USS Arizona Memorial

USS Arizona Memorial (Pearl Harbor, Honolulu)

THE USS ARIZONA MEMORIAL, located in Pearl Harbor in Honolulu, Hawaii, marks the resting place of 1,102 of the 1,177 sailors and marines killed on the USS Arizona (BB-39) during the attack on Pearl Harbor on 7th december 1941 by Japanese imperial forces and commemorates the events of that day. The attack on Pearl Harbor and the island of O’ahu was the action that led to the United States’ direct involvement in World War II.


Built 1962, is visited by more than 1 million people annually. Accessible only by boat, it straddles the sunken hull of the battleship without touching it. Historical information about the attack, shuttle boats to and from the memorial and general visitor services are available at the associated USS Arizona Memorial Visitor Center, which opened in 1980 and is operated by the National Park Service. The sunken remains of the battleship were declared a National Historic Landmark on 5th May 1989.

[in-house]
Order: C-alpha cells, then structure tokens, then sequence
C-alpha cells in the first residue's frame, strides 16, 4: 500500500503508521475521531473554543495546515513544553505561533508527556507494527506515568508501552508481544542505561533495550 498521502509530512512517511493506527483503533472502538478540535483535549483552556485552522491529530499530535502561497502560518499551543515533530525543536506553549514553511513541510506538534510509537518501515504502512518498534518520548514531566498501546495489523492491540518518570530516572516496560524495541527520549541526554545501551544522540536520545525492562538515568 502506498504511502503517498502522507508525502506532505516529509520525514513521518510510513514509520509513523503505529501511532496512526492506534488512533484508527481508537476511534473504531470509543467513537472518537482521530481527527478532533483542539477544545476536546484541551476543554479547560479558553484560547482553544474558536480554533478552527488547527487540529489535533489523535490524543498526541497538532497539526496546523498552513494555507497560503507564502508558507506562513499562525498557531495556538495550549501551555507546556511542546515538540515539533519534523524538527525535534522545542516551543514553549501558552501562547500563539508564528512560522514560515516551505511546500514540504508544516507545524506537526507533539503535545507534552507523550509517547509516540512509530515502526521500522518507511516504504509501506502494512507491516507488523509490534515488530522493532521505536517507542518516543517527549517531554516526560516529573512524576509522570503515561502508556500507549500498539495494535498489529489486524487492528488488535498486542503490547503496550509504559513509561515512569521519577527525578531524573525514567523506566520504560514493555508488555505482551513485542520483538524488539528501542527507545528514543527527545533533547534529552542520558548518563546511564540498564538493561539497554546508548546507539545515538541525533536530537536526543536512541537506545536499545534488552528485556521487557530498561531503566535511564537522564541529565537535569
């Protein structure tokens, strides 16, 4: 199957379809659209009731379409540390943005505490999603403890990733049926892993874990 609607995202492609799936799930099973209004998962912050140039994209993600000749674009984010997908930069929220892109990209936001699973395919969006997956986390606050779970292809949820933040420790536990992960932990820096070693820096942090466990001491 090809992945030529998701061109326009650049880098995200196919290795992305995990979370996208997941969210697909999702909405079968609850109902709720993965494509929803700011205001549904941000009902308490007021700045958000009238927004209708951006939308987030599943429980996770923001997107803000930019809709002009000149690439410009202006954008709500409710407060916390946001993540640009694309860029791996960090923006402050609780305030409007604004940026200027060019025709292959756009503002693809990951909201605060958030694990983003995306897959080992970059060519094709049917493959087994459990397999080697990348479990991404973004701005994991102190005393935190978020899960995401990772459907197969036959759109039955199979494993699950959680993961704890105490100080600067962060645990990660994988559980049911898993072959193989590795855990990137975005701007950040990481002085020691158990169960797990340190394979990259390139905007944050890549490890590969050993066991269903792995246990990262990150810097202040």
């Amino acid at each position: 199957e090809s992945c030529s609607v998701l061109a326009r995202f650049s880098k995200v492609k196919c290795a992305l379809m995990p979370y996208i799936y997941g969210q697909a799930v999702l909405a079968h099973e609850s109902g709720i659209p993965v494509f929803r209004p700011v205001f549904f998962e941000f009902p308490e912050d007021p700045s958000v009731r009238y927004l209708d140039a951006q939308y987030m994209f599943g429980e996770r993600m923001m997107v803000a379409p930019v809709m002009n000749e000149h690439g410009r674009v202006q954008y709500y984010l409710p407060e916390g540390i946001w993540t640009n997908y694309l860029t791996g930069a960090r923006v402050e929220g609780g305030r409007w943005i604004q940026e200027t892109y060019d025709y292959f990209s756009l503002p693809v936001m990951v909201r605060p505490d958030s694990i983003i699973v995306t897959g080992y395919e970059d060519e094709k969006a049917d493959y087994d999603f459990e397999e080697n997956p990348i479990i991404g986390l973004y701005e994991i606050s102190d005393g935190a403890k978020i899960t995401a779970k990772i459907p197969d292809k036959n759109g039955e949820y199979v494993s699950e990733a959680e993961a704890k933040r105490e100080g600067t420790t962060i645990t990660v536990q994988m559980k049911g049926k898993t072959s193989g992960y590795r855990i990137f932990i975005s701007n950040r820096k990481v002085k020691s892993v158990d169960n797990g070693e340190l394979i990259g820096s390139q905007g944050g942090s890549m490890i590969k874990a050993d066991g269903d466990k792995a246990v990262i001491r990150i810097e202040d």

During and following the end of the World War the Arizona’s wrecked superstructure was removed and efforts began to erect a memorial of the remaining submerged hull. The Pacific War Memorial Commission was created in 1949 to build a permanent memorial somewhere in Hawaii. Admiral Arthur W. Radford, commander of the Pacific Fleet attached a flagpole to the main mast of the Arizonain 1950 and began a tradition of hoisting and lowering the flag. In that same year, a temporary memorial was built above the remaining portion of the deckhouse. Radford requested funds for a national memorial in 1951 and 1952, but was denied because of budget restraints during the Korean War.
USS Arizona Memorial

The Navy placed the first permanent memorial, a ten foot tall basalt stone and plaque, over the mid-ship deckhouse on 7th December 1955. President Dwight D. Eisenhower approved the creation of a national memorial in 1958. Enabling legislation required that the memorial, budgeted at US$500,000 be privately financed, however, US$200,000 of the memorial cost was actually government subsidized. During planning stages, the ultimate purpose of the memorial was the subject of competing visions. Some were eager to keep it a tribute to the sailors of the Arizona, while others anticipated a dedication to all the war dead of the Pacific theater. In the end, the legislation authorizing and funding the memorial(HR 44, 1961) declared that the Arizona would be maintained in honour and commemoration of the Armed Forces of the United States who gave their lives to their country during the attack on Pearl Harbor, Hawaii on 7th December 1941.